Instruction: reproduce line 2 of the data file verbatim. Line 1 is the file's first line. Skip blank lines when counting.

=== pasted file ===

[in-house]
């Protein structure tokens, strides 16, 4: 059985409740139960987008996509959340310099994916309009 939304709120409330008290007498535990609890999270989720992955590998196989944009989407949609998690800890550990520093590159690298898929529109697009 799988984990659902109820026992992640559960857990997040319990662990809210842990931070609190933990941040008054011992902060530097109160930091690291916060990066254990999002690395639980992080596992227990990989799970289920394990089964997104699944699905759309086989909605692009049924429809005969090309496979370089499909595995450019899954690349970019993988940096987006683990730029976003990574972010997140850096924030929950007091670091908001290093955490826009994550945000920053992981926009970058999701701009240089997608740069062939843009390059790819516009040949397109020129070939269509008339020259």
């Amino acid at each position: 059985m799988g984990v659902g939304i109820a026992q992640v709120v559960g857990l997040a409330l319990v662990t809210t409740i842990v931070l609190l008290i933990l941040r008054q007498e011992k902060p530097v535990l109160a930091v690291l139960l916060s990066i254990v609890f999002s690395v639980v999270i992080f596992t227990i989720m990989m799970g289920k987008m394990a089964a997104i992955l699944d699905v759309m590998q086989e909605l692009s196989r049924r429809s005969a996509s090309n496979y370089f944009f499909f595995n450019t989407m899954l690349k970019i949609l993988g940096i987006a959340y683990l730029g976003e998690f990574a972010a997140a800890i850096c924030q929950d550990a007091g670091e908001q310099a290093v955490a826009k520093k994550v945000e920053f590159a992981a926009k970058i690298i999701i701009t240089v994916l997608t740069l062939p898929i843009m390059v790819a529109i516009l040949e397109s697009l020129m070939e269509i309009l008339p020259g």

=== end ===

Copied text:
């Protein structure tokens, strides 16, 4: 059985409740139960987008996509959340310099994916309009 939304709120409330008290007498535990609890999270989720992955590998196989944009989407949609998690800890550990520093590159690298898929529109697009 799988984990659902109820026992992640559960857990997040319990662990809210842990931070609190933990941040008054011992902060530097109160930091690291916060990066254990999002690395639980992080596992227990990989799970289920394990089964997104699944699905759309086989909605692009049924429809005969090309496979370089499909595995450019899954690349970019993988940096987006683990730029976003990574972010997140850096924030929950007091670091908001290093955490826009994550945000920053992981926009970058999701701009240089997608740069062939843009390059790819516009040949397109020129070939269509008339020259």